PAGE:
Features Australia

Shark bait

2 November 2019

9:00 AM

2 November 2019

9:00 AM

‘That moment when they lock eyes and they acknowledge you, it’s hard to put it into words,’ a clearly smitten American woman called Ocean Ramsey told Australia’s 60 Minutes this month.

When who locks eyes? Two lovers? A parent and child? A puppy and its new owner through the bars of a rescue-kennel cage?

No. A one-tonne shark and a 60kg human. Ramsey, a marine biologist, was describing the feeling she gets while swimming unprotected alongside large sharks off Hawaii, which she does often. Apparently eyeballing the type of beast that could bite you in two is a spiritual moment, not a scary one.

The 60 Minutes reporter didn’t ask Ramsey to explain how she knew the shark had ‘acknowledged’ her. Why would you? It’s hardly the daffiest thing being said about sharks these days.

So if it’s okay for Ramsey to read a shark’s mind, let’s read hers. Ramsey thinks the reason the shark doesn’t chomp her up and spit out her snorkel and goggles is that it is reciprocating her inter-species goodwill.

Having reached this conclusion, even grander ideas then spring to mind. She has stared the angel of death in the face and pacified it with her love! She is the chosen one! She must preach the virtues of this cosmic harmony to her rapacious fellow humans! She could make a career out of this!

She’s no Robinson Crusoe there. Thousands of people are, like Ramsey, eking out a lucrative profession from this caper, many of them at our expense. The only thing that has grown faster than the human death toll since great white sharks were awarded protected status in all Australian waters in 1998 is the industry of researchers drawn to the topic like flies to a sidewalk sausage.

Their business model is simple: claim that these noble creatures and most of the marine environment will become extinct if tens of millions of dollars are not spent on research into their mysterious ways; withhold any information that might suggest the species is not in danger while emphasising what little research suggests they are; demand more taxpayers’ money; repeat.

The only potential hiccup in this grand plan is the occasional attack on a human, the possibility of which is now also an uncomfortable, albeit remote, thought to the millions of Australians planning to spend some of the forthcoming summer at the beach with their kids.

This horrifying consequence never bothered the researchers all that much. The Great White Recovery Plan, published by the federal government’s Environment Department in 2002, is a 42-page document that devotes three words — count ’em! — to the inevitably increasing risks to human lives and limbs.

The report’s ‘community education strategy’ section says ‘safe swimming guidelines’ should be established. That’s it.

In the 17 years since, there have been 32 known deaths and at least three more that were likely caused by what Ocean Ramsey might describe as an ‘over-enthusiastic acknowledgment’ from her jawsome friends. Yet those ‘safe swimming guidelines’ have still not been fully explained.

For example, some government websites advise against swimming at dawn or dusk, when sharks are supposedly more inclined to attack. This would give people who enter the water during broad daylight a feeling of relative safety.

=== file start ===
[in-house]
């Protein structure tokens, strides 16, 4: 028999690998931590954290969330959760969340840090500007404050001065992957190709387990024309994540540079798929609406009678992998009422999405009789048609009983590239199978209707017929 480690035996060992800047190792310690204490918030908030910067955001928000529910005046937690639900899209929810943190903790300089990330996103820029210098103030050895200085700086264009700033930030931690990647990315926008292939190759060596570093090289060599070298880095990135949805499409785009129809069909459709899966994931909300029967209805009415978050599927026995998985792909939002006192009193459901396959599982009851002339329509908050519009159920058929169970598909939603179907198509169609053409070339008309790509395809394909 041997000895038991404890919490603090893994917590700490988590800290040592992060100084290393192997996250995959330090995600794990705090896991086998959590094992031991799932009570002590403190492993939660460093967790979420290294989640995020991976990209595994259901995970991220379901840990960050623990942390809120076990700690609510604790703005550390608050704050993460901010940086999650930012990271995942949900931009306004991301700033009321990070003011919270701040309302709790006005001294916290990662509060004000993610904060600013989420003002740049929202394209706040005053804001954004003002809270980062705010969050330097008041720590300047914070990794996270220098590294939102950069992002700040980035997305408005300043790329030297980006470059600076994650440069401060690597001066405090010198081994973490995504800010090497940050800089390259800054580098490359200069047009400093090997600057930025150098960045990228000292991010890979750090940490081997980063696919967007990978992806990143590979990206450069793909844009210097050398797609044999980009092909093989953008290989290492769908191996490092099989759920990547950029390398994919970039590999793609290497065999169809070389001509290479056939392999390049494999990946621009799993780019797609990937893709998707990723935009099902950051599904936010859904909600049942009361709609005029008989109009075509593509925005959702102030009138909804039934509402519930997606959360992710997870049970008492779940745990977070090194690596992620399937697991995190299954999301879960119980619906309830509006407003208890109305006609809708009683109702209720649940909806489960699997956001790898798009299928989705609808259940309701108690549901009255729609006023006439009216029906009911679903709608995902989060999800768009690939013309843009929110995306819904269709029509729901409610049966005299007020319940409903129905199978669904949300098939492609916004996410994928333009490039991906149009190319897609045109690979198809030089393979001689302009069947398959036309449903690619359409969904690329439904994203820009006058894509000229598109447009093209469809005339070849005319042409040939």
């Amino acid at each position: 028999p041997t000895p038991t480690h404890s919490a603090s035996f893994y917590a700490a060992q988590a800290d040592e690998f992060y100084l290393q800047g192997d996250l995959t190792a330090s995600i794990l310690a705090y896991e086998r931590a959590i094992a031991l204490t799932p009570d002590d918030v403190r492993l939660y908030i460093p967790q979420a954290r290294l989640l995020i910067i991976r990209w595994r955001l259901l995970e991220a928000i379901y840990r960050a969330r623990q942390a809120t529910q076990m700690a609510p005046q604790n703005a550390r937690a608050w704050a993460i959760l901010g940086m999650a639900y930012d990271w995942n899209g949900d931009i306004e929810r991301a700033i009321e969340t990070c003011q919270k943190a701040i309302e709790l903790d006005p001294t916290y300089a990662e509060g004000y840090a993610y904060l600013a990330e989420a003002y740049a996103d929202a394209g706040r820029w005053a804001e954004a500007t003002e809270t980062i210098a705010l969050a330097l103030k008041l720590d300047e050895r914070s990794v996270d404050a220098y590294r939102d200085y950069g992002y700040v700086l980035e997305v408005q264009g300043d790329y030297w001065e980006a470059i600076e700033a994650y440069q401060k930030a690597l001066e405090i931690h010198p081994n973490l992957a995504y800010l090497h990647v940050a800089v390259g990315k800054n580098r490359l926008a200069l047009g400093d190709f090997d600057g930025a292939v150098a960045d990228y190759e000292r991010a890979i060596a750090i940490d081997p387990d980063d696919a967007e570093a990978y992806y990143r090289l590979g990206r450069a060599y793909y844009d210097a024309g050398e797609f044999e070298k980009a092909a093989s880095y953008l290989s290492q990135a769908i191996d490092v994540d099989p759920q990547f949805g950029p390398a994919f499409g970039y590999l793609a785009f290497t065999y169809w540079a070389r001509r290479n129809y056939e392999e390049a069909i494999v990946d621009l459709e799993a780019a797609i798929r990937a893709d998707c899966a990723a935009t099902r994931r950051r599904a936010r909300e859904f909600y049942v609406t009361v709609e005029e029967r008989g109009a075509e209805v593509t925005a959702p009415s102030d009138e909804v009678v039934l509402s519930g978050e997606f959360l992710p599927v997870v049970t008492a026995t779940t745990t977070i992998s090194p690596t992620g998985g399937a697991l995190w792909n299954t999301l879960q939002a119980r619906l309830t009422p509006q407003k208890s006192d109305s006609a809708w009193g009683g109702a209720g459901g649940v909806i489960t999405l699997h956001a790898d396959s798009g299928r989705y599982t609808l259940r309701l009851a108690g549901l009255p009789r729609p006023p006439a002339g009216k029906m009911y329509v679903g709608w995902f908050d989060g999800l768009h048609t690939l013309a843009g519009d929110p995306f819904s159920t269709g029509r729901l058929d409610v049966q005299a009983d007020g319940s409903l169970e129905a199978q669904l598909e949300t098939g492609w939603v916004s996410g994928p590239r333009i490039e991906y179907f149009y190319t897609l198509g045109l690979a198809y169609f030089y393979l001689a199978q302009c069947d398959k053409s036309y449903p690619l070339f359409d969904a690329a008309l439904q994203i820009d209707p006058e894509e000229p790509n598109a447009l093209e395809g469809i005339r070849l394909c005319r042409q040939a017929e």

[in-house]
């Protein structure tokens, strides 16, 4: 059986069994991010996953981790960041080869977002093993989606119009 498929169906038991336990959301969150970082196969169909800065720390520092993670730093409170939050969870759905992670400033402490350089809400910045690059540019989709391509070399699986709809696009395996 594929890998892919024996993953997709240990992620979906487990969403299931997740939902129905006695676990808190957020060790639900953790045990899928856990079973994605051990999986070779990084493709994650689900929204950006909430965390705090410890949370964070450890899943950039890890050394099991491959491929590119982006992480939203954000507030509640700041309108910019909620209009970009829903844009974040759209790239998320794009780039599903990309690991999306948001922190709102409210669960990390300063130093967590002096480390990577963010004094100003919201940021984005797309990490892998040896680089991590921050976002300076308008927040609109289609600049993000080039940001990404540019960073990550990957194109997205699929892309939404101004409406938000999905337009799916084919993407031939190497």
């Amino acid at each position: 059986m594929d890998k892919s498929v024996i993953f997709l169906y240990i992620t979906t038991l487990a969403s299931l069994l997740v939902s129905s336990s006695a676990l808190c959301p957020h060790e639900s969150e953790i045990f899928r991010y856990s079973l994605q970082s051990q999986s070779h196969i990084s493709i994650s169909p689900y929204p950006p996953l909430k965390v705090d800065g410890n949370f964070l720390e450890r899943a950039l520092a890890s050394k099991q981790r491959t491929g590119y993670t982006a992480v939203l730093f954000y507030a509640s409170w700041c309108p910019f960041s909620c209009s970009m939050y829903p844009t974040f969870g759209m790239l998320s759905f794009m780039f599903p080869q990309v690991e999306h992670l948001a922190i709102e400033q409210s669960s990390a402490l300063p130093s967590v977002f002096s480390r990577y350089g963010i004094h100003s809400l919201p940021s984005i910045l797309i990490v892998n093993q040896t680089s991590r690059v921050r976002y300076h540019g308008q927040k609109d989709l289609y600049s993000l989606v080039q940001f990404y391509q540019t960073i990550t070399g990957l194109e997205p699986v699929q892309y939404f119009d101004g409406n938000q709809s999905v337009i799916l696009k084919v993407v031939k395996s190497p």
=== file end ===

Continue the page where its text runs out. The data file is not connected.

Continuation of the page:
But of the 26 most recent Australian fatalities for which I can find details, twelve occurred between 10am and 3pm. Only two happened at either dawn or dusk.

It took me about an hour on the internet to find that information debunking a widespread belief. Researchers who have spent decades and millions of dollars of taxpayers’ money have seldom produced anything as useful to ocean users, even though around the world an academic paper on great whites alone is published about once a month.

Their most recent finding is that great whites that feasted together at a particular seal colony in South Australia over a four and a half year period had a noticeable tendency to subsequently return simultaneously. ‘This study provides new insights into the aggregatory behaviour of white sharks at a seal colony and shows for the first time that white shark co-occurrence can be non-random,’ the research paper, published this month, boasts.

This finding contradicts two of the most significant statements of the past decade regarding great whites. The first, by the West Australian Fisheries Department in 2016 after conducting one of the biggest tagging-and-tracking projects in history, was that great whites’ movements in Western Australia and South Australia were ‘highly variable’ and ‘not consistent’. The second is by NSW chief shark researcher Vic Peddemors, who after an entire career in the field said, also in 2016, ‘their movements are like if you drop a bag of marbles — they go everywhere.’

Naturally, after contradicting their peers, the researchers behind the latest report reached another conclusion: ‘Our findings show that great white sharks don’t gather just by chance, but more research is needed to find out why.’ Of course it is.

Back of the queue, buddy. The amount of taxpayers’ money being thrown at this issue might be growing, but competition for it is growing faster. Recently $90,000 was given to Flinders University to find ways to make wetsuits more resistant to shark bites, another researcher stuck LED lights to surfboards in the hope that sharks would think they are not food, and a group of social scientists travelled from Sydney to northern NSW to ask locals how their behaviour had changed since a recent spate of attacks.

Notice what these projects all have in common? None addresses the real issue — namely, that the protection of sharks and the scuttling of our shark-fishing industries have led to an explosion in shark numbers, and we need to start trimming them back.

But that sort of common sense is expressed by people who pay taxes, not spend them.

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